• Megann Horstead

Downers Grove library trustee dismissed over meeting comments


The Downers Grove Village Council took action Sept. 5 to remove a member of the Village’s library board after coming under fire recently for using a public meeting to air his views: disapproving of individuals who identify as LGBTQ or people of color.

In a 6-0 vote, Downers Grove officials decided to remove Art Jaros from his seat as trustee. Commissioner William Waldack was absent.

The council’s action was met by a host of constituents who sought to express their views during the public comments section.

Joel Stava, of Westmont, said he is in the process of purchasing and building on property located in Downers Grove and felt compelled to share his thoughts on the council’s decision.

“My goal is two-fold: to make sure that you know there are real impacts to ignoring or opposing community diversity efforts, and two—which is hopefully a shared goal—to ensure that all members of the community, including my family, friends and those I hold dear, will be represented and welcomed by our leadership here,” he said.

Stava urged elected officials—current and future—to appoint board members who represent and understand the diversity present in the Village.

“Part of the reason we chose Downers [Grove]—my wife and I—is for the nostalgia I feel for the place that I love, but part of it is because we see it as a place that’s welcoming [and] where there’s community,” he said. “ My family friends here—new and old—are thoughtful, empathetic and kind people.”

David Haugen, of Downers Grove, said he supports the action of the council.

“I firmly believe that a member of a public commission [or] council needs to be fundamentally in agreement with the mission of the organization that they are supporting,” he said.

Mayor Martin Tully took a moment to discuss the process of appointing elected officials to serve as representative members of the community.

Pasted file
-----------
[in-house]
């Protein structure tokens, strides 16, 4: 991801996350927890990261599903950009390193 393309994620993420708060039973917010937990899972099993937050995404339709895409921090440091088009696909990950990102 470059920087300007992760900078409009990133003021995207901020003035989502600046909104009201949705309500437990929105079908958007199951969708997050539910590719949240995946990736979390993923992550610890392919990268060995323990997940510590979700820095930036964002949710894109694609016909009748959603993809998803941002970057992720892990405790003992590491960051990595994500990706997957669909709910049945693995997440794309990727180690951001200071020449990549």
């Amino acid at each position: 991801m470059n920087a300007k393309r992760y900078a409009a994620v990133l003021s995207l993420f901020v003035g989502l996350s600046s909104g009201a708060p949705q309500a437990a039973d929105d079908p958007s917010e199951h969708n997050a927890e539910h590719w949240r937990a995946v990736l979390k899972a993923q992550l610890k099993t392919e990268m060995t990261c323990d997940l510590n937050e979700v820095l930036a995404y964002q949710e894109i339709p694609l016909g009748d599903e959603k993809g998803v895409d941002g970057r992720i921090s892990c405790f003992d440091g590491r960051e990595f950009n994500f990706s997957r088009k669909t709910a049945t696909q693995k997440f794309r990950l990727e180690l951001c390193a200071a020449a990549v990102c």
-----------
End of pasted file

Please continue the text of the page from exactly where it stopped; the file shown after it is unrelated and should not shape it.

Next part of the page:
“In the six-and-half years I’ve been mayor I’ve appointed and reappointed probably around 212 people, and most people probably don’t even know what our boards and commissions are, but if you look at them, we’re already pretty far along in meeting the goal,” he said. “Again, I think all of us would look at our boards and commissions generally and think that we could always do better, but I think we’re doing pretty well in terms of representation of the makeup of the community.”

David Diehl, also of Downers Grove, said the council’s decision serves as evidence of their leadership.

“I would ask in the days, weeks, months and years ahead that you continue to exercise leadership and make our community a better place,” he said.

Jeanette Ward, a board member of School District U-46 Board of Education, disagreed.

“I find it ironic that you in this room speak of tolerance and yet you just dismissed someone because you were intolerant of their opinion,” she said.

Ward stressed that her views do not necessarily represent the school board she serves on.

“I’d like to point out the irony of a library, which is supposed to support diverse opinions, firing someone over his diverse opinion,” she said. “There is one thing that one side of this argument cannot abide, and that is diversity of thought, which is the most important kind of diversity.”

Art Jaros’ wife, Claire, shared that sentiment.

“The action you’ve taken this evening implies you cannot tolerate someone who disagrees with you, instead of learning to accept tolerance of others,” she said. “Diversity exists on both sides of the aisle.”

Jaros added that people should not have to comprise their convictions to be compassionate.

“Art Jaros is a very unique individual,” she said. “I’ve been married to him for almost 37 years. [He] is compassionate about his beliefs. You may agree with him [or] you may not agree with him at all, but have you learned to accept his diversity?”

Lisa Scott, of Downers Grove, said the matter at hand rings close to home for her.

“I’m the mother of an LGBTQ child,” she said. “We moved here from Chicago when she was only one, and she is now a young adult. She’s in college; she’s a National Merit Scholar; she’s a State Farm Scholar with a perfect 4.0 [grade-point average] at college.”

Scott said she admires her daughter’s bravery to come out and went on to applaud the administration at Downers Grove North High School for supporting her child.

“My child was fully supported there, and the administration was terrific,” she said. “I wish I could also say the same for the population at large. There is hate in our community, and it’s ugly.”

Scott added, “Mayor Tully, I implore you to appoint a library trustee who is appreciative of the diversity in Downers Grove [and] will promote an inclusive library environment for the benefit of all.”

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